Morris has set this tale in an alternate reality. I'm a bit fuzzy on the historic details that led to the scenario, but the gist of it is: 1. The Ruskies won a war with the USA, and now occupy the continent. 2. The occupational army runs the economy by proxy; and that proxy is the Mafia. And you get the idea that of the two organizations, the Mafia is the more powerful. 3. There was an armed resistance to the invasion. Most of them were assimilated back into the culture, like Spurlock. The "guerrillas" remain in rural areas, operating like a minor-league (and redneck) Mafia. They are murderers, rapists and borderline psychopaths who don't even understand what it is they think they're fighting for. 4. Purgatory is such a backwater that it has been left alone since the war was lost.

Sheriff Spurlock runs his county (and his personal life) with a mixture of streetwise savvy and a Zen-like quest for balance and harmony. He has an agreement with the local guerrilla leader which maintains the status quo, such as it is, with minimal conflict. That status quo is upset when a stuttering Mafia don comes to town with plans to absorb Purgatory into his fiefdom.

Shrewd dude that he is, Spurlock proposes a compromise with the Mafia that should keep everyone happy. But the don loses face during his visit, so Spurlock is screwed, clever compromises notwithstanding.

What follows is a road trip to the Big Apple by Spurlock and a practicing witch. There are some interesting misadventures along the way, then Spurlock locates and attempts to evacuate his estranged children from a New York very much like the one Snake Pliskin had to escape from.

This is an eccentric adventure tale laced with colorful characters, Eastern philosophy and social satire. There are some nice twists and detours along the way.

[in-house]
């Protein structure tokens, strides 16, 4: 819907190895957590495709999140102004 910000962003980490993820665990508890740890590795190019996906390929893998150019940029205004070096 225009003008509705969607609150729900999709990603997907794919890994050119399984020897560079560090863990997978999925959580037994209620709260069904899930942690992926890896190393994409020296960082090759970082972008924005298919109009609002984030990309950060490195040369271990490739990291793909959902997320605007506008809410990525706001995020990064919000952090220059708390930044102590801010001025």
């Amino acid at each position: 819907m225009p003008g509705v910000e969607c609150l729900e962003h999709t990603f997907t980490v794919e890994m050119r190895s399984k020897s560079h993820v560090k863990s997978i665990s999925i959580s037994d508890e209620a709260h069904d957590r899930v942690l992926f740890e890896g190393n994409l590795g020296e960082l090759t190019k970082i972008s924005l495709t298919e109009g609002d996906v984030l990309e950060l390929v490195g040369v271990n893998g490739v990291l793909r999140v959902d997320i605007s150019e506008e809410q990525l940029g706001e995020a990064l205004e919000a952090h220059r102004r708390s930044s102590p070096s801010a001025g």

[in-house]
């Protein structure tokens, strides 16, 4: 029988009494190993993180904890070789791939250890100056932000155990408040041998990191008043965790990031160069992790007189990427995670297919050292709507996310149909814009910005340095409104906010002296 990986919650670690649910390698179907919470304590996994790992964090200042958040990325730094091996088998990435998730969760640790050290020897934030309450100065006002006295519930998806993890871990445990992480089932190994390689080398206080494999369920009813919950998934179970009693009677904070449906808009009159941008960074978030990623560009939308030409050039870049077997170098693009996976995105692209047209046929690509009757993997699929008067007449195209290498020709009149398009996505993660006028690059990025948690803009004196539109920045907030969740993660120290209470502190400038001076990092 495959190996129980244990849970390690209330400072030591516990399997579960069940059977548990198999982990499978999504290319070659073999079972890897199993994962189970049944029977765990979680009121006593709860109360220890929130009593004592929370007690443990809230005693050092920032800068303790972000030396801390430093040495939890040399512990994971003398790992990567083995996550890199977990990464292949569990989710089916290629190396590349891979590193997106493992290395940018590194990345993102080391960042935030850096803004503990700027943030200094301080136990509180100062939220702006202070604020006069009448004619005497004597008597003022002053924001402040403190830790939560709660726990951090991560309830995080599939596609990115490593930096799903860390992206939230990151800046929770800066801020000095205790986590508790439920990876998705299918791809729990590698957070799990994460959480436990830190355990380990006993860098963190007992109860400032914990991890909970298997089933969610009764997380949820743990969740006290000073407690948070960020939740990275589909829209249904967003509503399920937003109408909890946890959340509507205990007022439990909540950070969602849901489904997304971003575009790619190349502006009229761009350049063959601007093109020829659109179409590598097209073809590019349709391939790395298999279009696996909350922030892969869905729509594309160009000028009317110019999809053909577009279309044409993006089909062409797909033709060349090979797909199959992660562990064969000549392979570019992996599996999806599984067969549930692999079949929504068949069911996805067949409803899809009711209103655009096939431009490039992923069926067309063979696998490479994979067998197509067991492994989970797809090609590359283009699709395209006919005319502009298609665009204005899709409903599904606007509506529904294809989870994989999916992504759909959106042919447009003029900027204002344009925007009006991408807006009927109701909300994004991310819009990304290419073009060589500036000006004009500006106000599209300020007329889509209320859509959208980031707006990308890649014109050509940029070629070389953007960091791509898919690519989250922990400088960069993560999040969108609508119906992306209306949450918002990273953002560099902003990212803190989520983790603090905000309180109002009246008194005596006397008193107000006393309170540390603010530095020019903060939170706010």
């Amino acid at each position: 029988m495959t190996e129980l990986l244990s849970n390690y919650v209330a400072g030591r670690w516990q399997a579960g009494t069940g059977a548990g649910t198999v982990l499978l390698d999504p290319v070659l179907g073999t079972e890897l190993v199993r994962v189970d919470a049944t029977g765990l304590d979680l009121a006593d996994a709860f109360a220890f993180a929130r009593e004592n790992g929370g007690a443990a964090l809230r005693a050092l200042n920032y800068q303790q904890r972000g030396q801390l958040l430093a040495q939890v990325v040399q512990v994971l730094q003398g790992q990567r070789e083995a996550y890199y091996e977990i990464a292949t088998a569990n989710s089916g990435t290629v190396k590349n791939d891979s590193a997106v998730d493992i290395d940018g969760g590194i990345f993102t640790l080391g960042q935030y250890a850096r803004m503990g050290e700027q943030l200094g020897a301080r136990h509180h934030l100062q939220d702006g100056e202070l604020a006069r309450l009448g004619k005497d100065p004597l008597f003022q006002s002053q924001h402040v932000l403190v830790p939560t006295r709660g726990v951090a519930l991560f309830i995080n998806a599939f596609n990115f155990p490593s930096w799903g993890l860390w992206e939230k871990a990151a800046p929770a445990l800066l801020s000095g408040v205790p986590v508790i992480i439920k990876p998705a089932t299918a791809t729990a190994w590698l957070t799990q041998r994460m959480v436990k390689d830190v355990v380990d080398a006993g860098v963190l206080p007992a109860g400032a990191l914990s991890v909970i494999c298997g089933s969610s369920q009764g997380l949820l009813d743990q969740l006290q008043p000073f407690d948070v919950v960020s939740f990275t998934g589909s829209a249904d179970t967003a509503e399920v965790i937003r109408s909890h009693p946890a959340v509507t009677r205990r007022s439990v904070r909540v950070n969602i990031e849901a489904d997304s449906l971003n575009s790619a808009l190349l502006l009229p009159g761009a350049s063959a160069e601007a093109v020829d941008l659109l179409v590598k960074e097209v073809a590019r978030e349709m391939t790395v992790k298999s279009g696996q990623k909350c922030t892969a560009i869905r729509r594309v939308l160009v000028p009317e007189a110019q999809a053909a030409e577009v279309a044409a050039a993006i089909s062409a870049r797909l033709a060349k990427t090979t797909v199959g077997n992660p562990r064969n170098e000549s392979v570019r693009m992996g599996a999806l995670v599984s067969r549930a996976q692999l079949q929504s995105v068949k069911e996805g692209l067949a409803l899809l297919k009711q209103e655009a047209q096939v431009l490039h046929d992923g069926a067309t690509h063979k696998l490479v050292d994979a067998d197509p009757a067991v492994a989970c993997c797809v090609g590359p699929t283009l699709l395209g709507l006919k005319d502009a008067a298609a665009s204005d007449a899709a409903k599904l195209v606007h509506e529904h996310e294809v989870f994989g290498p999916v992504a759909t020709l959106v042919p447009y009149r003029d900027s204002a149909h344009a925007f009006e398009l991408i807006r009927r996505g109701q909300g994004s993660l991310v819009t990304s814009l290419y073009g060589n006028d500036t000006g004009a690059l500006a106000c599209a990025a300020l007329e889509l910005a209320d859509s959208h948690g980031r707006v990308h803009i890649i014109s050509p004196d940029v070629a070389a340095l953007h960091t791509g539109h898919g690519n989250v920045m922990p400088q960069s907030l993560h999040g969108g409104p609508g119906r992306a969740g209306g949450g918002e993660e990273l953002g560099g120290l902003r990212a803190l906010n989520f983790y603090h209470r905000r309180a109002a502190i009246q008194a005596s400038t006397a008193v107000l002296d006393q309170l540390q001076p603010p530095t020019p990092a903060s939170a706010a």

Personally, I've never experimented with marijuana, drugs or Eastern mysticism. Never had an interest in doing so even though I was born in the heyday of all that flower-power Summer of Love go-go stuff. But those who have lived a far less "straight edge" life than I have will probably feel right at home accompanying Sheriff Spurlock on this quest which is, at its core, pretty dang fun.

Wednesday, June 26, 2013

Assagai by Wilbur Smith

Whether he's on his game or not, Wilbur Smith is a novelist who tells a good adventure story nine times out of ten.

This one begins a few years prior to the outbreak of WWI and features early aviation, espionage, romance, and big game hunting in Africa.

Leon Courtney is a junior officer in the British Army in East Africa, with a lousy commanding officer. He makes a career change early on and finds himself on an epic hunting safari for Teddy Roosevelt and his son, Kermit. Ultimately he finds himself in a dangerous love triangle and some colonial chess-playing between the British and German empires prior to the opening guns of the First World War.

Smith's research is usually solid, but in this work he has some anachronisms--like German purpose-built bombers years before the war even began. (Even well after the war started, and bogged down into trench combat, planes were not used for fighting, but observation. The armies involved considered the military potential of "aeroplanes" dubious at best. Purpose-built combat aircraft didn't start rolling off the assembly lines for a while.)

Where Smith really shines is in his descriptions of Africa. In particular I appreciated his breakdown of the complex ecosystem which provides early warning (and hygiene) for elephants. And though I'm an unashamed carnivore, have enjoyed hunting in my day (and would again if it were feasible with my schedule, etc.), Smith's depictions of hunted animals are so poignant that I often can't help a pang of sadness when the humans prevail. This is true in a lot of his novels.

I couldn't help wondering if this novel is setting up what happens in The Power of the Sword which I read a year or two ago. Anyway, it's a pretty good read.

Wednesday, June 19, 2013

Switchblade Fiction: The Vandals by John A. Vikara

No offense to Nuyockas, but you couldn't pay me enough to live anywhere near youze guys. I've visited the Big Apple and enjoyed seeing it up close. I've read about it, watched documentaries on the city, and am fascinated by the history of it, etc. When I was younger and not nearly the cantankerous curmudgeon I am now, I even managed to sit through West Side Story--dance scenes and all.